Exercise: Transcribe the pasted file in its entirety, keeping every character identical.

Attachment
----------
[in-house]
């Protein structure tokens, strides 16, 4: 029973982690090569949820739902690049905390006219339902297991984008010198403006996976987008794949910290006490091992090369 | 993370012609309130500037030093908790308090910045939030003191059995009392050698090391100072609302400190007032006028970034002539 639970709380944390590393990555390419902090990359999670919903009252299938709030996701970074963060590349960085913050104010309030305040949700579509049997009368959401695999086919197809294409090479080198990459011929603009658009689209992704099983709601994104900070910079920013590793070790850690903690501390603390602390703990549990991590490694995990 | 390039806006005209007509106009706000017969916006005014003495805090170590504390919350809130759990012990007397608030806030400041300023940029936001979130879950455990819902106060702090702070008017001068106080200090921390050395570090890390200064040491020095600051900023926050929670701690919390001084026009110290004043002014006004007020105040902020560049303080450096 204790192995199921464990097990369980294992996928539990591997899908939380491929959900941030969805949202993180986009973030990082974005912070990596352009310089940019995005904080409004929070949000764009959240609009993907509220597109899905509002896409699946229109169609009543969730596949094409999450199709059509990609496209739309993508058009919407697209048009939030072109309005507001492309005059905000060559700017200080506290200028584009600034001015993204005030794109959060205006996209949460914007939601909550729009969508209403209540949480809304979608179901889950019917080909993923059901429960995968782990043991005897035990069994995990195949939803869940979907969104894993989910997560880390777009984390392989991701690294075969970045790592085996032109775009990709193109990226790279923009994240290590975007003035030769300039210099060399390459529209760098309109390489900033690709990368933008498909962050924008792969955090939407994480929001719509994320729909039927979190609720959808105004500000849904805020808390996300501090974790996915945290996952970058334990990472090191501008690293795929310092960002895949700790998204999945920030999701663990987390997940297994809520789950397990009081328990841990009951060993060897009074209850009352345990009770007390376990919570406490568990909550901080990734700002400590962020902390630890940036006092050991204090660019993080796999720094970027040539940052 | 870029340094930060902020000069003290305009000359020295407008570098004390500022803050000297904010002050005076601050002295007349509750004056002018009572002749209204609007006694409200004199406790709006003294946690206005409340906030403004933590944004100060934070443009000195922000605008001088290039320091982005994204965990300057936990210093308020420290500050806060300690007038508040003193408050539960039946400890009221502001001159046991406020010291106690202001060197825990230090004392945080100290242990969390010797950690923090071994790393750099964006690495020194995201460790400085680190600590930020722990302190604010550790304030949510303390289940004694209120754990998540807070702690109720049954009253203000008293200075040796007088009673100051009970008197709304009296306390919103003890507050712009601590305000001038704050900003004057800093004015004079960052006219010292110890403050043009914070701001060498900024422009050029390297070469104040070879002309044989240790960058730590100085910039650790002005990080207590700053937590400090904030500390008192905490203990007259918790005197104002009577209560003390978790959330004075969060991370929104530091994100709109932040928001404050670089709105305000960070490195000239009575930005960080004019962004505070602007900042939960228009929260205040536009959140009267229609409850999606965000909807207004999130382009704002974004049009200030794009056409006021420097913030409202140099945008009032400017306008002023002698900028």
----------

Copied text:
[in-house]
């Protein structure tokens, strides 16, 4: 029973982690090569949820739902690049905390006219339902297991984008010198403006996976987008794949910290006490091992090369 | 993370012609309130500037030093908790308090910045939030003191059995009392050698090391100072609302400190007032006028970034002539 639970709380944390590393990555390419902090990359999670919903009252299938709030996701970074963060590349960085913050104010309030305040949700579509049997009368959401695999086919197809294409090479080198990459011929603009658009689209992704099983709601994104900070910079920013590793070790850690903690501390603390602390703990549990991590490694995990 | 390039806006005209007509106009706000017969916006005014003495805090170590504390919350809130759990012990007397608030806030400041300023940029936001979130879950455990819902106060702090702070008017001068106080200090921390050395570090890390200064040491020095600051900023926050929670701690919390001084026009110290004043002014006004007020105040902020560049303080450096 204790192995199921464990097990369980294992996928539990591997899908939380491929959900941030969805949202993180986009973030990082974005912070990596352009310089940019995005904080409004929070949000764009959240609009993907509220597109899905509002896409699946229109169609009543969730596949094409999450199709059509990609496209739309993508058009919407697209048009939030072109309005507001492309005059905000060559700017200080506290200028584009600034001015993204005030794109959060205006996209949460914007939601909550729009969508209403209540949480809304979608179901889950019917080909993923059901429960995968782990043991005897035990069994995990195949939803869940979907969104894993989910997560880390777009984390392989991701690294075969970045790592085996032109775009990709193109990226790279923009994240290590975007003035030769300039210099060399390459529209760098309109390489900033690709990368933008498909962050924008792969955090939407994480929001719509994320729909039927979190609720959808105004500000849904805020808390996300501090974790996915945290996952970058334990990472090191501008690293795929310092960002895949700790998204999945920030999701663990987390997940297994809520789950397990009081328990841990009951060993060897009074209850009352345990009770007390376990919570406490568990909550901080990734700002400590962020902390630890940036006092050991204090660019993080796999720094970027040539940052 | 870029340094930060902020000069003290305009000359020295407008570098004390500022803050000297904010002050005076601050002295007349509750004056002018009572002749209204609007006694409200004199406790709006003294946690206005409340906030403004933590944004100060934070443009000195922000605008001088290039320091982005994204965990300057936990210093308020420290500050806060300690007038508040003193408050539960039946400890009221502001001159046991406020010291106690202001060197825990230090004392945080100290242990969390010797950690923090071994790393750099964006690495020194995201460790400085680190600590930020722990302190604010550790304030949510303390289940004694209120754990998540807070702690109720049954009253203000008293200075040796007088009673100051009970008197709304009296306390919103003890507050712009601590305000001038704050900003004057800093004015004079960052006219010292110890403050043009914070701001060498900024422009050029390297070469104040070879002309044989240790960058730590100085910039650790002005990080207590700053937590400090904030500390008192905490203990007259918790005197104002009577209560003390978790959330004075969060991370929104530091994100709109932040928001404050670089709105305000960070490195000239009575930005960080004019962004505070602007900042939960228009929260205040536009959140009267229609409850999606965000909807207004999130382009704002974004049009200030794009056409006021420097913030409202140099945008009032400017306008002023002698900028």